They didn’t exactly round up the Indians, but the Bulls hitters went 3-8 with runners in scoring position and made the most of the opportunities they had in beating Indianapolis on Wednesday afternoon, 3-1. If you want to be a buzzkill, you could argue that Chris Richard went 2-3 with RISP and the rest of the team was an unimpressive 1-5; but that’s acting like Richard isn’t really part of the team. In terms of productivity if not batting average, Richard is probably the second-best Bull with men on base. He knocked in the go-ahead run yesterday in the top of the eighth inning after putting the Bulls on the board in the third. It was somehow refreshing that all three of Richard’s hits were singles—as were all of the Bulls’ seven hits—as if to prove (me wrong by demonstrating) that he and his teammates don’t have to hit home runs in order to win. They do have to keep striking out, though: twelve more against major league-seasoned Tom Gorzelanny and a pair of relievers.

Other ways in which Wednesday’s game (once again) proved me wrong:

* Dale Thayer totally read yesterday’s post and was all, “No, Sobsey, you don’t need to worry about me, I’m fine”; then he retired the Indians in order in the bottom of the ninth to earn his 14th save. He even got a pair of groundouts in order to demonstrate that he’s pitching down in the zone, as the Rays’ organization has been urging him to do.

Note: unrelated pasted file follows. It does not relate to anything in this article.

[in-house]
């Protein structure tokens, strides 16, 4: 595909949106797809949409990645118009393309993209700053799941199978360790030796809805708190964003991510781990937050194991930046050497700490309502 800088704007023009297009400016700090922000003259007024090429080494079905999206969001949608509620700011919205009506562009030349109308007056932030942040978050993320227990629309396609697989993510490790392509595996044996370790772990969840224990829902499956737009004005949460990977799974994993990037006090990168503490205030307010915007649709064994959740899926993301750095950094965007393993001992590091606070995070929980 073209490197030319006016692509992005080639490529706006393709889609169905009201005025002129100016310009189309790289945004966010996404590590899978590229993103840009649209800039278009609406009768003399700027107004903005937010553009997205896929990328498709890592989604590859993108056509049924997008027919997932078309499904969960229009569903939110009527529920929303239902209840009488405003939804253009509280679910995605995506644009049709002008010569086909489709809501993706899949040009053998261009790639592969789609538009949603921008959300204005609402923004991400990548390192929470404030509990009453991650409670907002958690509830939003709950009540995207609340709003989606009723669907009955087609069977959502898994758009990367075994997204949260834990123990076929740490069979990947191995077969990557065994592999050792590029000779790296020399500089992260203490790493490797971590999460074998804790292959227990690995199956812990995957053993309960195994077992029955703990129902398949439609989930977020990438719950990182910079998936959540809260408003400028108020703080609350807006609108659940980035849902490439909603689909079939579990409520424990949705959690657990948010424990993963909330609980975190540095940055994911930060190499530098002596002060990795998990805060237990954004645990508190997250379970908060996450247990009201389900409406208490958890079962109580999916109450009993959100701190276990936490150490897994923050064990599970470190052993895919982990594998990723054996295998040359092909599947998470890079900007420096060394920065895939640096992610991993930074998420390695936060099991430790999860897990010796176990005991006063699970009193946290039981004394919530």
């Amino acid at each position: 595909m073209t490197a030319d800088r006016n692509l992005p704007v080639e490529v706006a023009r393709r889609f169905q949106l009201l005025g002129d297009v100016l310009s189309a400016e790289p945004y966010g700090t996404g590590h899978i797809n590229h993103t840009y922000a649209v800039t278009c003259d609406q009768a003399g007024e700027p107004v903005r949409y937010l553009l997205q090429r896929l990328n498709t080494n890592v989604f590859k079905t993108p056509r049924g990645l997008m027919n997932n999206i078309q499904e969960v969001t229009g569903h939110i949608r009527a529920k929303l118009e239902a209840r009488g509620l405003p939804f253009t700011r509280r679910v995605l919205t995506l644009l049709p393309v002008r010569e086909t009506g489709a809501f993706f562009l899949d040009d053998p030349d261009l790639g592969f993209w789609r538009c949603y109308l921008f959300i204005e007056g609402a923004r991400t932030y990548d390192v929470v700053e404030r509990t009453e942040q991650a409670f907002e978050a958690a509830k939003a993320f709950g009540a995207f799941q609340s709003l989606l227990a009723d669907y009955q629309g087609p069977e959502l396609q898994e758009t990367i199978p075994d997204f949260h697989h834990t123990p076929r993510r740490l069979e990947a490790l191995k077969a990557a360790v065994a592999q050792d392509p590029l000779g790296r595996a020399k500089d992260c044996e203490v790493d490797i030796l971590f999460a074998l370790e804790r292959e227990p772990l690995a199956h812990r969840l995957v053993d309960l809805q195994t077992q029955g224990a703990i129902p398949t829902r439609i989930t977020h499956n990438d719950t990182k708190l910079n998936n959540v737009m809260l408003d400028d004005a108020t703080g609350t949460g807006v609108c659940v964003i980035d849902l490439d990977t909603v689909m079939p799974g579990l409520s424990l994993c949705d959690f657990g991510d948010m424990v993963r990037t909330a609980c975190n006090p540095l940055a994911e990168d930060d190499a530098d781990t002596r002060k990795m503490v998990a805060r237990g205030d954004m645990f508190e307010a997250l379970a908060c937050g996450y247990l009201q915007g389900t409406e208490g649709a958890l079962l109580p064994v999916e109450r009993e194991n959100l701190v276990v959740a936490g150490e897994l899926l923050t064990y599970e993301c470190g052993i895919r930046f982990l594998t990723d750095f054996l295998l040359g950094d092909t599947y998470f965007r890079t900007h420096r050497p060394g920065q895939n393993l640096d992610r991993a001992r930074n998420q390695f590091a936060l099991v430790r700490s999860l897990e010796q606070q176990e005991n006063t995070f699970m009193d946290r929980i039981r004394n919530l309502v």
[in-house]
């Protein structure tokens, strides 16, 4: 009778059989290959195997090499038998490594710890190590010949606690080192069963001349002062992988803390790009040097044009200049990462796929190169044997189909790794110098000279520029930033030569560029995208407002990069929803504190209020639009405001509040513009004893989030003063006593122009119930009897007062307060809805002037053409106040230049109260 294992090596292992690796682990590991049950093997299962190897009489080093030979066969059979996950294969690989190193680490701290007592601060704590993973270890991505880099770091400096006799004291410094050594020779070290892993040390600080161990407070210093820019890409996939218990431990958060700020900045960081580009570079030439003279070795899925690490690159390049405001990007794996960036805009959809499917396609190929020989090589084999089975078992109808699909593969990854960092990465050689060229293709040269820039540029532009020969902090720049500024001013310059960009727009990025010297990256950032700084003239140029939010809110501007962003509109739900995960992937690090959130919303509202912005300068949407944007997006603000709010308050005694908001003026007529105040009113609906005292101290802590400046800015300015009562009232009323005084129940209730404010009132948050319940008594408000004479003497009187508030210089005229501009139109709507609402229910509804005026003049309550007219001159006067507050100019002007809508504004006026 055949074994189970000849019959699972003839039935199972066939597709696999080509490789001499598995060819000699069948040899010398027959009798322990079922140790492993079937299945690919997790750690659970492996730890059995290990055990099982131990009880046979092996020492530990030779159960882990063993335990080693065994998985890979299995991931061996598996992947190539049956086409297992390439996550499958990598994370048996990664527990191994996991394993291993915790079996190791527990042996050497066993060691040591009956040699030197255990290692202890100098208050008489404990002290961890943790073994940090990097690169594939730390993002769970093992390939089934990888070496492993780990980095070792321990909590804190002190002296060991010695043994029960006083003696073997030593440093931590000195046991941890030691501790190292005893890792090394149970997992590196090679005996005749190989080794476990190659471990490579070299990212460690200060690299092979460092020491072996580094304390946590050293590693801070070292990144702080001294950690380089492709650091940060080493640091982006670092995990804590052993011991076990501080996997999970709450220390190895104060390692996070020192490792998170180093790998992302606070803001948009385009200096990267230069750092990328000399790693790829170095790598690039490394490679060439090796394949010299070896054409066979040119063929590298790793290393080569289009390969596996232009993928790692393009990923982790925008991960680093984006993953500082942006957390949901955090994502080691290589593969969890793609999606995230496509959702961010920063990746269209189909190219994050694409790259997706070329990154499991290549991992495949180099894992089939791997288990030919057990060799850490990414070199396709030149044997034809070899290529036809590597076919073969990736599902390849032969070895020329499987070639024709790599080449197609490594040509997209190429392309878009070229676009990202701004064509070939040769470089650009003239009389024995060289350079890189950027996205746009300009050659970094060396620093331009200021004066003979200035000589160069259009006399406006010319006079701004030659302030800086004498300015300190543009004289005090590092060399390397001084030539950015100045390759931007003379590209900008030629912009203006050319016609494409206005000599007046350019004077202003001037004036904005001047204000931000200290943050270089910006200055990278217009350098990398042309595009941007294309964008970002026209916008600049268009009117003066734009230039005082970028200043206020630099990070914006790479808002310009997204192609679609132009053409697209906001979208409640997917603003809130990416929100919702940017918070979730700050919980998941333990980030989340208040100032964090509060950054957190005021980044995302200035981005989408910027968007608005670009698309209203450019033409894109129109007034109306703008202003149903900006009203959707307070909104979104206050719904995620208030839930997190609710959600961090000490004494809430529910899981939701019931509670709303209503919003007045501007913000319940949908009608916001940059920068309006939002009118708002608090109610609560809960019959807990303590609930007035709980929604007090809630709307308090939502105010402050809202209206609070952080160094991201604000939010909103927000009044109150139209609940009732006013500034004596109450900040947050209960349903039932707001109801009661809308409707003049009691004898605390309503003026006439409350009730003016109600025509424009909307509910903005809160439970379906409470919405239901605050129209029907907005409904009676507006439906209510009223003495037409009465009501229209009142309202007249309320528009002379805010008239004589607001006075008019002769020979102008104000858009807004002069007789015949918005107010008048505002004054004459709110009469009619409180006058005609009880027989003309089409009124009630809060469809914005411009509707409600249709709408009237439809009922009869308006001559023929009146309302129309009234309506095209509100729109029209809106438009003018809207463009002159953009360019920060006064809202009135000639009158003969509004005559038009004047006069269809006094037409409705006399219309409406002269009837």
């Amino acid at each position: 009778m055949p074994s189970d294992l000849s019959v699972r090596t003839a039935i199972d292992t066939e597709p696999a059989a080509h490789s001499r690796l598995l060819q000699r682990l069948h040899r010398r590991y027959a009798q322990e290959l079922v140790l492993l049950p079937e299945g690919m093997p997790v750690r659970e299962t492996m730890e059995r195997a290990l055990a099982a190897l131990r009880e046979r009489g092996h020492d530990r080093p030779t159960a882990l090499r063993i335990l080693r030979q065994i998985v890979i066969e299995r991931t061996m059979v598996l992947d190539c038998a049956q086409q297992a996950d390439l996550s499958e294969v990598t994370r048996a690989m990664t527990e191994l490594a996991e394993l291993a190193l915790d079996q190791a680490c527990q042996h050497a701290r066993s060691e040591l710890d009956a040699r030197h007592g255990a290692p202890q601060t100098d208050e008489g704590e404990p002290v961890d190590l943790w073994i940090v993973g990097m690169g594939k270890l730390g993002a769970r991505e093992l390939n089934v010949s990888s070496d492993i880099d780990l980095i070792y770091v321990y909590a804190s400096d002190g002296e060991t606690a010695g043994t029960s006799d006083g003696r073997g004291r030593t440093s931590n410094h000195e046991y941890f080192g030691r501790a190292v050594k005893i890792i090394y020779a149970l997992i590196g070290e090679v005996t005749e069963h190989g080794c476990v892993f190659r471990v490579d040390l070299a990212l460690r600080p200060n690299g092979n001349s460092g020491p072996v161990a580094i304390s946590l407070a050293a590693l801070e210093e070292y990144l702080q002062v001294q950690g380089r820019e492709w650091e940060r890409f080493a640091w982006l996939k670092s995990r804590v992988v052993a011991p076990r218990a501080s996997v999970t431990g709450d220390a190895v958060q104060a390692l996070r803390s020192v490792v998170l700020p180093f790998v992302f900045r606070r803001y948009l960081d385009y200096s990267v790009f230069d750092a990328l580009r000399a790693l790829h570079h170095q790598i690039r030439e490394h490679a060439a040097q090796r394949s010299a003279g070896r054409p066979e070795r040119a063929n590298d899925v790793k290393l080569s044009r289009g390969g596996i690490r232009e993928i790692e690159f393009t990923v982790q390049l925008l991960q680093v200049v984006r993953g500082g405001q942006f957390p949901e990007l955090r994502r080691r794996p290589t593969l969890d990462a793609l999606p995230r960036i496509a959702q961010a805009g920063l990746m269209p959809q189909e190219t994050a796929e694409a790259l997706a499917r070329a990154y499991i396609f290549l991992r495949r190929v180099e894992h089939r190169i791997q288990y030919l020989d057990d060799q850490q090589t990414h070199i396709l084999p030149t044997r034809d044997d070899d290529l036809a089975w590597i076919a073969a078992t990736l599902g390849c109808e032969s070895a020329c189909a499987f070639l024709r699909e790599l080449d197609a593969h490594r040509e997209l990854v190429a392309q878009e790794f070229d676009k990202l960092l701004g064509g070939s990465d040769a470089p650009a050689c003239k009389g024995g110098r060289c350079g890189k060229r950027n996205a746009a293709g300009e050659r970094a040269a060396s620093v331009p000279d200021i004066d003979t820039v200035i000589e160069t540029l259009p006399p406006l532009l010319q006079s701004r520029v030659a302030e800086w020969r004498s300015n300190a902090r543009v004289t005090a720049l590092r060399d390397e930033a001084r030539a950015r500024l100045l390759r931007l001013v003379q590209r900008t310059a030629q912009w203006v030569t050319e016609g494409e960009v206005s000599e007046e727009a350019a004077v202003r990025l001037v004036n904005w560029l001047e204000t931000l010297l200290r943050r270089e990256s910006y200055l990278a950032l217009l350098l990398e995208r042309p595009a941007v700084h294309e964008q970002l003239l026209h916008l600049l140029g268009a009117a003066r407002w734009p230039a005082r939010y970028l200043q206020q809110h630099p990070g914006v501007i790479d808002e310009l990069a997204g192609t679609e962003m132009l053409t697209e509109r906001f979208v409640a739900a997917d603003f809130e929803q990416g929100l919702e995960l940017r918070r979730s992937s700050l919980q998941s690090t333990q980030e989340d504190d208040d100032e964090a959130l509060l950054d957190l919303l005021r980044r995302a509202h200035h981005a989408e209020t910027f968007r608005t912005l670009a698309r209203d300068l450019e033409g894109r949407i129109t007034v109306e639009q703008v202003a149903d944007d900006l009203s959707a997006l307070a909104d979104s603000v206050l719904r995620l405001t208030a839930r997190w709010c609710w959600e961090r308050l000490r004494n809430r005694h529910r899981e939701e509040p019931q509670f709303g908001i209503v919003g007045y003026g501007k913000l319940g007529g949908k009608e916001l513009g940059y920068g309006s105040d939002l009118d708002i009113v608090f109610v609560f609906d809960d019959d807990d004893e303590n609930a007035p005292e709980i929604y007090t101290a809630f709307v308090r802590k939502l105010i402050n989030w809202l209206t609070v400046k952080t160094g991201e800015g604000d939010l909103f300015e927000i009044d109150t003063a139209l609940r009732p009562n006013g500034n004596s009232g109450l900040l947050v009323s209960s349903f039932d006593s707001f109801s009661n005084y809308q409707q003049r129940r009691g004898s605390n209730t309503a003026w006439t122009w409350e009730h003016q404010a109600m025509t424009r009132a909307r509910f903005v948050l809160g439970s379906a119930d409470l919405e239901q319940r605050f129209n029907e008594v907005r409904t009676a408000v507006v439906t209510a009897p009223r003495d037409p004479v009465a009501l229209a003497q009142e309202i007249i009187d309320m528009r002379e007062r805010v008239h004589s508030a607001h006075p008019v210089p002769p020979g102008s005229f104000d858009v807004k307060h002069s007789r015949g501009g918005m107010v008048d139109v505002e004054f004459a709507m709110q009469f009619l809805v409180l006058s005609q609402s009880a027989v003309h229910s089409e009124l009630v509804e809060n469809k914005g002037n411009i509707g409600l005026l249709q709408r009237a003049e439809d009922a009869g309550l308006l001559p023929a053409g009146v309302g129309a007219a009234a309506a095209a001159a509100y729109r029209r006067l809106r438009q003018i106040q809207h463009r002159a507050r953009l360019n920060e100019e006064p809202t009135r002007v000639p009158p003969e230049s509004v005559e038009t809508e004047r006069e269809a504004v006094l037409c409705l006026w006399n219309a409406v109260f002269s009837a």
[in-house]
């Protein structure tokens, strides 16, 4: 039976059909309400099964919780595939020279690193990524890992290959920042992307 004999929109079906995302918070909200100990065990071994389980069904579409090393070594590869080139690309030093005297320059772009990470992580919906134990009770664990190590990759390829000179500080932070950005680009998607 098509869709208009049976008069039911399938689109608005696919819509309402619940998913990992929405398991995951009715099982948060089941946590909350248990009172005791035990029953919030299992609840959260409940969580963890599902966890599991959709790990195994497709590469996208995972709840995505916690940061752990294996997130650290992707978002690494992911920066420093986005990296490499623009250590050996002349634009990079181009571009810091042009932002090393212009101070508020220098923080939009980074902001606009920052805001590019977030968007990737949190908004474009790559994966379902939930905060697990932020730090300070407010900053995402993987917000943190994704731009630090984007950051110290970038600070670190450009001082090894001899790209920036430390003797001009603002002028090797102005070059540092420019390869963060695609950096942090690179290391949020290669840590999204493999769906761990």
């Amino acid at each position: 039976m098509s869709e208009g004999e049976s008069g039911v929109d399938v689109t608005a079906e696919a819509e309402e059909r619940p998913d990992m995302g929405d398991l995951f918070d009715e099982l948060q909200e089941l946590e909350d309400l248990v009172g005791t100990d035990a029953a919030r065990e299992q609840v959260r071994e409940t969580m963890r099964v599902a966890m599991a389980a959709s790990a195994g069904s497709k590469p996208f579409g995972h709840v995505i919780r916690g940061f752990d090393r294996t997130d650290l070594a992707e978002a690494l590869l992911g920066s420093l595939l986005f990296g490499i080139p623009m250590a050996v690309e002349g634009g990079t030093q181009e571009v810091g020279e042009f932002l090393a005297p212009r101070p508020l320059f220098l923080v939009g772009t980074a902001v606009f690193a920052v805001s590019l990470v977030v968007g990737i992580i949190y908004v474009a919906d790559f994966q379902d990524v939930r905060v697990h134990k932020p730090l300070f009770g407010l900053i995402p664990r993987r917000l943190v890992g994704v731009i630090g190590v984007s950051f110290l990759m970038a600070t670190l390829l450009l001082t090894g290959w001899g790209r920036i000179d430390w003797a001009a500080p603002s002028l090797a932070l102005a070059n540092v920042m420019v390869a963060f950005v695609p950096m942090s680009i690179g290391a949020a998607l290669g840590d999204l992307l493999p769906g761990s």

* Neither Matt Joyce nor Justin Ruggiano struck out on Wednesday. That’s just the third time those two have both gone K-less in a game since Joyce returned to the Bulls from Tampa on June 14. I admit that it’s a little weird to note their strikeout-free day when their teammates fanned a dozen times, but as my man Dave Levine pointed out in the Comments section yesterday, the Bulls’ RISP issues have to do with variance and distribution in re the mean, not with the mean itself, and he sent me scurrying back to the stats in order to buttress my flimsy thinking.

First of all, I was wrong to say that “a clutch-deficient Bull is nearly always twice as likely to come to the plate as a decent or excellent clutch hitter.” He’s actually exactly as likely to do so: there are six sub-.232-hitting Bulls with RISP, and six either decent or really-good RISPers. But Levine’s comment illuminated for me that that raw stat ignores an important datum: it’s not only who comes up with runners in scoring position, but how often those guys come up to bat (that’s the “variance and distribution” part). The four Bulls with the most RISP plate appearances are, in order, Ruggiano, Ray Sadler, Ray Olmedo and Joyce. Collectively, they are hitting .246 and slugging .416 with RISP, and three of the above four are 1-2-3 in strikeouts on the team. That means they’re not only failing to hit enough but also failing to advance runners (or potentially score them with outs-in-play, like sacrifice flies). The on-base percentage is alright—around .330, very near the team’s overall OBP—but with men in scoring position you usually need to hit, not walk, Craig Albernaz’s bases-loaded walk on Wednesday notwithstanding. Two slots down from Joyce in RISP opportunities, John Jaso is 9/58 with a dismal .155 slugging percentage. All nine of his hits have been singles.